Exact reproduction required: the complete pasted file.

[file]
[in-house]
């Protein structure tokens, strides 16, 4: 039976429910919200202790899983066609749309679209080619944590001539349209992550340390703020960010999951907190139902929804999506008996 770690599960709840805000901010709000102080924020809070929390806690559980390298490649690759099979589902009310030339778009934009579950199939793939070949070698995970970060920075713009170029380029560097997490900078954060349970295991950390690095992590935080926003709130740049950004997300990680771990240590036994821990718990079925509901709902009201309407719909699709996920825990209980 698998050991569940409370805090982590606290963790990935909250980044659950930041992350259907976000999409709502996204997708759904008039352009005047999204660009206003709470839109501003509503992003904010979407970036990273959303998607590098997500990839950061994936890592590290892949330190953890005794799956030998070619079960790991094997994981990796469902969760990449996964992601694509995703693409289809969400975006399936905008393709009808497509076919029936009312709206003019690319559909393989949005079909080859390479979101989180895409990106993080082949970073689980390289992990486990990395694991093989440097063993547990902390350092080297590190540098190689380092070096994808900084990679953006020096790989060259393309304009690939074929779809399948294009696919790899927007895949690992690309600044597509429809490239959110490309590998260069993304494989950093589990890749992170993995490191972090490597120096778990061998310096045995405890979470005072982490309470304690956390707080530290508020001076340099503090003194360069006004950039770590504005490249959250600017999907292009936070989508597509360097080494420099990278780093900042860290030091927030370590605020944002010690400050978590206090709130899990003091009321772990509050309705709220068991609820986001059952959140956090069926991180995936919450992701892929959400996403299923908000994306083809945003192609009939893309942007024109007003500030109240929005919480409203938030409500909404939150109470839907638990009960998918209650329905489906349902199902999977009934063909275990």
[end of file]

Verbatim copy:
[in-house]
């Protein structure tokens, strides 16, 4: 039976429910919200202790899983066609749309679209080619944590001539349209992550340390703020960010999951907190139902929804999506008996 770690599960709840805000901010709000102080924020809070929390806690559980390298490649690759099979589902009310030339778009934009579950199939793939070949070698995970970060920075713009170029380029560097997490900078954060349970295991950390690095992590935080926003709130740049950004997300990680771990240590036994821990718990079925509901709902009201309407719909699709996920825990209980 698998050991569940409370805090982590606290963790990935909250980044659950930041992350259907976000999409709502996204997708759904008039352009005047999204660009206003709470839109501003509503992003904010979407970036990273959303998607590098997500990839950061994936890592590290892949330190953890005794799956030998070619079960790991094997994981990796469902969760990449996964992601694509995703693409289809969400975006399936905008393709009808497509076919029936009312709206003019690319559909393989949005079909080859390479979101989180895409990106993080082949970073689980390289992990486990990395694991093989440097063993547990902390350092080297590190540098190689380092070096994808900084990679953006020096790989060259393309304009690939074929779809399948294009696919790899927007895949690992690309600044597509429809490239959110490309590998260069993304494989950093589990890749992170993995490191972090490597120096778990061998310096045995405890979470005072982490309470304690956390707080530290508020001076340099503090003194360069006004950039770590504005490249959250600017999907292009936070989508597509360097080494420099990278780093900042860290030091927030370590605020944002010690400050978590206090709130899990003091009321772990509050309705709220068991609820986001059952959140956090069926991180995936919450992701892929959400996403299923908000994306083809945003192609009939893309942007024109007003500030109240929005919480409203938030409500909404939150109470839907638990009960998918209650329905489906349902199902999977009934063909275990």